“She is enjoying your class - especially your lectures - a great deal. She gives me an informal synopsis each week after class - I think she finds it so interesting that she just wants to share it with me and that delights me. I'm so glad that she is having the experience of learning from engaging and thought-provoking lectures. She is taking copious notes - pages and pages because she wants to remember everything you say in class.” ~ Marylin, homeschool mother
“I just wanted to thank you for preparing me well for college economics... THANK YOU for teaching me well and making economics easy and even enjoyable. You have definitely contributed to my success in this college class.” ~ Former student
Government and Economics is about teaching youth to think well about issues that matter. Students will not merely memorize facts about the branches of government or the law of supply and demand; instead, they will explore the weighty questions that confront every one of us as responsible, voting citizens, while gaining foundational knowledge that will equip them to address such questions with confidence and intelligence.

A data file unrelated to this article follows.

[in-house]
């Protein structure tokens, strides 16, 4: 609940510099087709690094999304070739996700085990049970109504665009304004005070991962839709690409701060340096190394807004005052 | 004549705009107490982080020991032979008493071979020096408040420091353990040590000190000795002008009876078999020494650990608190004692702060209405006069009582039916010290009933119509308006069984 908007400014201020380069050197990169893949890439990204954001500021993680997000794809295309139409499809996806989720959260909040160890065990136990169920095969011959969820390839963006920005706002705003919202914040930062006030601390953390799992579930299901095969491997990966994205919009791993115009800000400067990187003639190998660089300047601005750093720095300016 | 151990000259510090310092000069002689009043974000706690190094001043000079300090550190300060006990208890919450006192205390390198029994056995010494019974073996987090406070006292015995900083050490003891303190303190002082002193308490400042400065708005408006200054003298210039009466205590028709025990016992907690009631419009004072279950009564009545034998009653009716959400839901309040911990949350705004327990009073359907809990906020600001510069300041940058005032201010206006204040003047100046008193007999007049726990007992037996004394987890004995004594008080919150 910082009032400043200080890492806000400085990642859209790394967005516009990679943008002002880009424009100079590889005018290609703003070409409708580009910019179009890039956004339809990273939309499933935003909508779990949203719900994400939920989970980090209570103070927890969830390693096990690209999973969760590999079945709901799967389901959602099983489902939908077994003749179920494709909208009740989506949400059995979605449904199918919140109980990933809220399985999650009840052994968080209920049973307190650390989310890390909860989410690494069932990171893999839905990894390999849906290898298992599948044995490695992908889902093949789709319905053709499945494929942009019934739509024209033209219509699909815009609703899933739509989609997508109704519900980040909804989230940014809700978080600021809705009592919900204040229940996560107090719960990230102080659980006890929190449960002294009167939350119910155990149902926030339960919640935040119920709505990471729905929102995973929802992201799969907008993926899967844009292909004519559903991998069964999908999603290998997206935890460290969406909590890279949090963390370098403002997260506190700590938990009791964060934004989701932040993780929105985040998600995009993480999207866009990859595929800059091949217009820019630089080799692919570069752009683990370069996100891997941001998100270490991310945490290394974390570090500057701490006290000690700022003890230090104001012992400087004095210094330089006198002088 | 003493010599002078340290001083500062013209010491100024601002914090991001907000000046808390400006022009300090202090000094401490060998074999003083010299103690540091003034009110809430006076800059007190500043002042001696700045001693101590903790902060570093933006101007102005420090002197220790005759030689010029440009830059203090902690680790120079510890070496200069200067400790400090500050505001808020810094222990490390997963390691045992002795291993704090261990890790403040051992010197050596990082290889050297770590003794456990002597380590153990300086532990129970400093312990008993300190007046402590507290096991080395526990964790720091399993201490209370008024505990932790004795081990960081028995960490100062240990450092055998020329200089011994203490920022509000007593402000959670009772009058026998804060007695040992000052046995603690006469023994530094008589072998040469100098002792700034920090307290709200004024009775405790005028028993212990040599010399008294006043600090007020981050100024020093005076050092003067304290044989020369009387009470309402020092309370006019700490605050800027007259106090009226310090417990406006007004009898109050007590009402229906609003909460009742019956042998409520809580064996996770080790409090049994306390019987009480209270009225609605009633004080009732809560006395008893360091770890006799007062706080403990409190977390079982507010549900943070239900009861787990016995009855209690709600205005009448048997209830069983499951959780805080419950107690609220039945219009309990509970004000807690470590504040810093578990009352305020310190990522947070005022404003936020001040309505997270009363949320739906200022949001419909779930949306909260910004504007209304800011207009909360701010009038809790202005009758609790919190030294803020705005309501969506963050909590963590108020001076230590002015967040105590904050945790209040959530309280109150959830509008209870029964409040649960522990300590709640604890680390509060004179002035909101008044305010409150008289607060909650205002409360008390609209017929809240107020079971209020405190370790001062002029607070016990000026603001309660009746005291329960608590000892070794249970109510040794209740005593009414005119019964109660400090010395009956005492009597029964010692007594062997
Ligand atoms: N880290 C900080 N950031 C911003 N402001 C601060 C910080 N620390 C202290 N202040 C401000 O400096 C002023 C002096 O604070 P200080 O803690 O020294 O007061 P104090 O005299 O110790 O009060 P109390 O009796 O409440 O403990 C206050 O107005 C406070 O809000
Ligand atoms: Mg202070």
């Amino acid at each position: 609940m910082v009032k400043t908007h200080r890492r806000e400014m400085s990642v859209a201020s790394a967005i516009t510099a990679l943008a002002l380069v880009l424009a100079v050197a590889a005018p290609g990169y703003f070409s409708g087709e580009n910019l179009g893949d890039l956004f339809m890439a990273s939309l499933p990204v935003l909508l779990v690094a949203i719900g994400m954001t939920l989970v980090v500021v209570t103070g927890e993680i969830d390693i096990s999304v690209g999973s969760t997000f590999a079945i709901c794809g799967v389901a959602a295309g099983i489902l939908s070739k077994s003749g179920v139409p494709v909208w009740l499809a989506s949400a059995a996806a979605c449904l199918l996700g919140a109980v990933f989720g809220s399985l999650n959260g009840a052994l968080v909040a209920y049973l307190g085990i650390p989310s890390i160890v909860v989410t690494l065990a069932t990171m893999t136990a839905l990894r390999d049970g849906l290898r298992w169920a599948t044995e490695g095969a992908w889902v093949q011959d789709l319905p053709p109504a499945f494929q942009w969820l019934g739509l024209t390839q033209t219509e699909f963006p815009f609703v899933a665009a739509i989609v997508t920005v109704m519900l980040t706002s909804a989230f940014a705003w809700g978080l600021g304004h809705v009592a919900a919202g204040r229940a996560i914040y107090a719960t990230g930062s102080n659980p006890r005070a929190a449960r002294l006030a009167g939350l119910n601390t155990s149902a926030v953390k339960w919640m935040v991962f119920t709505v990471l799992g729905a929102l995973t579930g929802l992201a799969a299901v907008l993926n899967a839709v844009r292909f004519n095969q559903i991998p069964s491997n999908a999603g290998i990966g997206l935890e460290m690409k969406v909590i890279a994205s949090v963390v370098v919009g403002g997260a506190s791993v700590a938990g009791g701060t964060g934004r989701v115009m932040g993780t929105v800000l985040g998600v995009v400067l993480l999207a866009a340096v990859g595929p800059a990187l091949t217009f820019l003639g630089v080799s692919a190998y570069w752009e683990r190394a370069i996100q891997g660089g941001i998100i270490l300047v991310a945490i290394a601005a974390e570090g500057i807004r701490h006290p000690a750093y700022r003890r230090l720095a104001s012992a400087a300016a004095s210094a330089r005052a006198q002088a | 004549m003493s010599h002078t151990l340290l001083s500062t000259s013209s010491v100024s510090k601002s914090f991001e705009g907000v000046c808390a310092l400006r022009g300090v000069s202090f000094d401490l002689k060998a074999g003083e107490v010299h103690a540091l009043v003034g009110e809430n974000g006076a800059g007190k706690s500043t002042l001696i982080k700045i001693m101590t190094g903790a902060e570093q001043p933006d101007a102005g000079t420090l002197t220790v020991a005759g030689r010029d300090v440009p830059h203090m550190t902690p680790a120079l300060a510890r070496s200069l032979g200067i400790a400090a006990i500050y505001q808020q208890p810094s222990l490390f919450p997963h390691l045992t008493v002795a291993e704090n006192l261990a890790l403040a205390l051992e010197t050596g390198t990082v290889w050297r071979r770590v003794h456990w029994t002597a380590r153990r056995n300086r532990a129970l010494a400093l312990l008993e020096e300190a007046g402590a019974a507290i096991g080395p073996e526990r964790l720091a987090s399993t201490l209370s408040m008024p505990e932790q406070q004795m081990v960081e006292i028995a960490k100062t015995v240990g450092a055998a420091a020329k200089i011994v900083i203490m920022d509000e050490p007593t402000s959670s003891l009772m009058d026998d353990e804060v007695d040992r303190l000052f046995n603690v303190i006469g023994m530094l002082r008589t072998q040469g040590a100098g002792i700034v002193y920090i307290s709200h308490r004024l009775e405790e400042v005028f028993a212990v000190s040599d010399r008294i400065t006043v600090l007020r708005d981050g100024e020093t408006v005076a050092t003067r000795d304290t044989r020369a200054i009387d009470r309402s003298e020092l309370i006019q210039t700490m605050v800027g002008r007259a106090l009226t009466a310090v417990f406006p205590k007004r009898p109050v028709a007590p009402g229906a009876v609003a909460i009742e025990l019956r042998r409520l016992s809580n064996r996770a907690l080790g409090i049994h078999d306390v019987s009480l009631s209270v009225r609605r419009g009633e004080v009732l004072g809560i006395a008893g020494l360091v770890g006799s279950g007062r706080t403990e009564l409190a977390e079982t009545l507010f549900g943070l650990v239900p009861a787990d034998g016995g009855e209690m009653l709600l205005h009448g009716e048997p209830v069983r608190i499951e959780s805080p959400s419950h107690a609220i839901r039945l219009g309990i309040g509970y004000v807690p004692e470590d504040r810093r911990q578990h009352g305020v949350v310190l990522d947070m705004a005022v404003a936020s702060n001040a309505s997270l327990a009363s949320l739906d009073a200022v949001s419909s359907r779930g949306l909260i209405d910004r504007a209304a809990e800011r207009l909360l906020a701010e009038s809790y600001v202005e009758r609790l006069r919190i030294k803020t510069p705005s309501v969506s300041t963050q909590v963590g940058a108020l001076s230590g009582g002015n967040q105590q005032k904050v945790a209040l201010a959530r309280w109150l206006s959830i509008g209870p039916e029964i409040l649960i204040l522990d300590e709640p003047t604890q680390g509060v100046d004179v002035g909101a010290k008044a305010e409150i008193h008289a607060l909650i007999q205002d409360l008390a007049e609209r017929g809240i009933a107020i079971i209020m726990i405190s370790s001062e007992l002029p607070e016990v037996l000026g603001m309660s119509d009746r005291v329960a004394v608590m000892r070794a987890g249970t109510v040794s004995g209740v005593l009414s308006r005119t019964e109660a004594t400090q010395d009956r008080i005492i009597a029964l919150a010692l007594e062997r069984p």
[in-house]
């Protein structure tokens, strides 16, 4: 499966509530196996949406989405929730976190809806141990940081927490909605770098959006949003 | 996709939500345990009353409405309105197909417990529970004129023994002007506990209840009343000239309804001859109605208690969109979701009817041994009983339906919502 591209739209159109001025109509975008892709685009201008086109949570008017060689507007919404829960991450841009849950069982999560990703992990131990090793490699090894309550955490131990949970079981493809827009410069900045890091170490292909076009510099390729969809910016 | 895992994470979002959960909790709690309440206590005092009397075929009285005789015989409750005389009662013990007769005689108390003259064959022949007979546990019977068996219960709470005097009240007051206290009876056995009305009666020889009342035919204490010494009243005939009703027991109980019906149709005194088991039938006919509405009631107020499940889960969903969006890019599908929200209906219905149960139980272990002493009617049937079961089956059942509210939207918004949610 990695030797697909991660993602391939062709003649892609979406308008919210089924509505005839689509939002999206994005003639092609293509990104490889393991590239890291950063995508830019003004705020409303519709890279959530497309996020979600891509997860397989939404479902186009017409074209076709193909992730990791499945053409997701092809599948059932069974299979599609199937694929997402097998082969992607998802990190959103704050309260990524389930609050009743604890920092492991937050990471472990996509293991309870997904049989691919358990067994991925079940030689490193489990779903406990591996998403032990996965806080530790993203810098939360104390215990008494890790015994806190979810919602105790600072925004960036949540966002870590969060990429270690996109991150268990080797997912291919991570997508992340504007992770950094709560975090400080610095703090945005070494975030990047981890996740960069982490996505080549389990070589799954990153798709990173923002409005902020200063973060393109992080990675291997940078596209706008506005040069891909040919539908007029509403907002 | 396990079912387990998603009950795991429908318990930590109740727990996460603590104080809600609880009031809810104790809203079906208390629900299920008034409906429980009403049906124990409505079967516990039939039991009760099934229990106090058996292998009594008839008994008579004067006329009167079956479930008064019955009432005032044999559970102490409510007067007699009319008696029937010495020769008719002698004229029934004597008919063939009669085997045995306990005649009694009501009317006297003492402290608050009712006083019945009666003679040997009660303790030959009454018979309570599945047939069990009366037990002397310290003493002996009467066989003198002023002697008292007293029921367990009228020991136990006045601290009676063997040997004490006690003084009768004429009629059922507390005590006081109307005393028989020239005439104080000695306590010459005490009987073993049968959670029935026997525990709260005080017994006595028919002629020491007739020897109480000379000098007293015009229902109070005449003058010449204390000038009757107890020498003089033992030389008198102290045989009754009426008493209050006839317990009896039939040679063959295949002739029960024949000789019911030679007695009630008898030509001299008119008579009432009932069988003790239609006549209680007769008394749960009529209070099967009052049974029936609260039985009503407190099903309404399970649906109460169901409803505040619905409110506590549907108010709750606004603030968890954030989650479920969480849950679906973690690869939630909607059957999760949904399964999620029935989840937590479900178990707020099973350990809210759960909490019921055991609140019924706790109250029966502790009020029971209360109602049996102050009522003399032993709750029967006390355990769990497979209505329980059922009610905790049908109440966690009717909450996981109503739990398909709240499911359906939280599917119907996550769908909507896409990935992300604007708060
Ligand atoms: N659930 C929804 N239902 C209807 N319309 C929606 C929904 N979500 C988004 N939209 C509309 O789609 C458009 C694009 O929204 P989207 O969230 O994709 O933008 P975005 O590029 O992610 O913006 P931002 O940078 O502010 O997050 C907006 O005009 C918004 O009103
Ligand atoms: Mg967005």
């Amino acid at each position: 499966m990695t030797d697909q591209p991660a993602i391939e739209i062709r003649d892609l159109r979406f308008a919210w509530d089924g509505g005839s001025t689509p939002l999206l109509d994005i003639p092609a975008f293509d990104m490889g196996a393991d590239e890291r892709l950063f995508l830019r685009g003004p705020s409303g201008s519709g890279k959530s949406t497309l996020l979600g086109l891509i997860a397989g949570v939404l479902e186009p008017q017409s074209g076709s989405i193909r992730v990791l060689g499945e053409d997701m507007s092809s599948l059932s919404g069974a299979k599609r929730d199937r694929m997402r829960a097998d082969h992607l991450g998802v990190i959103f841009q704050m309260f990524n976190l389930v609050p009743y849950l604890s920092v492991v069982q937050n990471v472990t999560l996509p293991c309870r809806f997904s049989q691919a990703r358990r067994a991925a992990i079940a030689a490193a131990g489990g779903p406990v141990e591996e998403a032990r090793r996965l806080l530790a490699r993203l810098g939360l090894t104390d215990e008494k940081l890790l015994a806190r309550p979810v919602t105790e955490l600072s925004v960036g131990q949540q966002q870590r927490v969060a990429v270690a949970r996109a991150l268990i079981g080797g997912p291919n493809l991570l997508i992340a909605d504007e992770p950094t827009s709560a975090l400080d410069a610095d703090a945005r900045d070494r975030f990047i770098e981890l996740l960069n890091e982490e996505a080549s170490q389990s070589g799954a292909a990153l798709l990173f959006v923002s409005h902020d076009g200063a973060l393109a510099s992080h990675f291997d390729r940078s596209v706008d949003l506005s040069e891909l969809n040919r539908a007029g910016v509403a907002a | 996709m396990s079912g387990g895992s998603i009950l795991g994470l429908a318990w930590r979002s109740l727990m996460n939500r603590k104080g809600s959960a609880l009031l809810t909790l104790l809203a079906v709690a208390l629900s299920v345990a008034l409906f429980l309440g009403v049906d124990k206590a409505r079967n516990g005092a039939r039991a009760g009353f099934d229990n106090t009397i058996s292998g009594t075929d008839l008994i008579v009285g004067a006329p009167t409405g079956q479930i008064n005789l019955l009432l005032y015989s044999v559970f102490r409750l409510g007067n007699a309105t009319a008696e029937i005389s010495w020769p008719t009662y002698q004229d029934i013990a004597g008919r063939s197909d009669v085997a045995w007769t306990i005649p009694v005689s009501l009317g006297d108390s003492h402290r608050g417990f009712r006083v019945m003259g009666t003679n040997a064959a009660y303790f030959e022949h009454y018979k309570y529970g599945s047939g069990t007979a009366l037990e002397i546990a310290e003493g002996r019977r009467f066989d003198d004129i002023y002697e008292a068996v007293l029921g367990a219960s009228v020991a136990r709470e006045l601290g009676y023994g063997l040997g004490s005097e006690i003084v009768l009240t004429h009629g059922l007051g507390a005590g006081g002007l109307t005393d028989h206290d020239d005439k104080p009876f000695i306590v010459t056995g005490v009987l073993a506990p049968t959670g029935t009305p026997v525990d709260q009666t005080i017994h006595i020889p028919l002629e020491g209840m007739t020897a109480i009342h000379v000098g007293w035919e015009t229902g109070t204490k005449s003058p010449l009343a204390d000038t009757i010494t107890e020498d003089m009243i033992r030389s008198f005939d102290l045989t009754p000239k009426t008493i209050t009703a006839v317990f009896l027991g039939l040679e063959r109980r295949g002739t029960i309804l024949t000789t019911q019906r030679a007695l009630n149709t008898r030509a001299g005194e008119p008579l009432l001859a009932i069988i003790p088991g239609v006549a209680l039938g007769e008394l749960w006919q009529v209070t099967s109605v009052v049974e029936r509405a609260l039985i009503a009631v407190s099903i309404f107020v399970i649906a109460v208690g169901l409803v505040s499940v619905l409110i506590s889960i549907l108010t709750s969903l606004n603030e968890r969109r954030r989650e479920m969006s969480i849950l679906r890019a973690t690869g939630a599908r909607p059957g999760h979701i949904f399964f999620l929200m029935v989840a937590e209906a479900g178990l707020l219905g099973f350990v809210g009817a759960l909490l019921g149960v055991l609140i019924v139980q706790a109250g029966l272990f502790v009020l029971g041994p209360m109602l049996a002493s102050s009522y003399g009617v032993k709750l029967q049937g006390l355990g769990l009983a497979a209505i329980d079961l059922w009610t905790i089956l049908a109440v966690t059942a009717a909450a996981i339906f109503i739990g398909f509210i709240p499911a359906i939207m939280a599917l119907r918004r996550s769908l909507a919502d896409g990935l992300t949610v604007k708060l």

This is a year-long, honors-level, one-credit course with the first semester focusing on American government and the second on economics, per North Carolina educational guidelines. During the first semester, students will read John Locke's Two Treatises of Government, a foundational work of political philosophy that will help them develop an understanding of the ideas behind the nuts and bolts of government, while also reading James Q. Wilson's American Government to learn the details of how our government works, both in history and today, with an emphasis on real-world application.
As the first semester ends, Frederic Bastiat's classic The Law will bridge the gap between politics and economics, preparing students for Basic Economics by Thomas Sowell and Capitalism and Freedom by Milton Friedman. Both books do an excellent job addressing challenging topics with clear, non-technical writing and frequent use of interesting examples to make the books exciting and readable. Specific areas that will be covered over the course of the year include,
Tuition is $379. Suggested age range is 16-18. Students should be capable of self-directed work and have good reading comprehension for this honors-level course. They will be graded based on class participation, online reading quizzes, two papers, and two end-of-semester tests.
Note: In years past, this class met every other week for two hours. In 2014-2015 it is being offered weekly, for ninety minutes.
REQUIRED READING (This list is final for 2016-2017)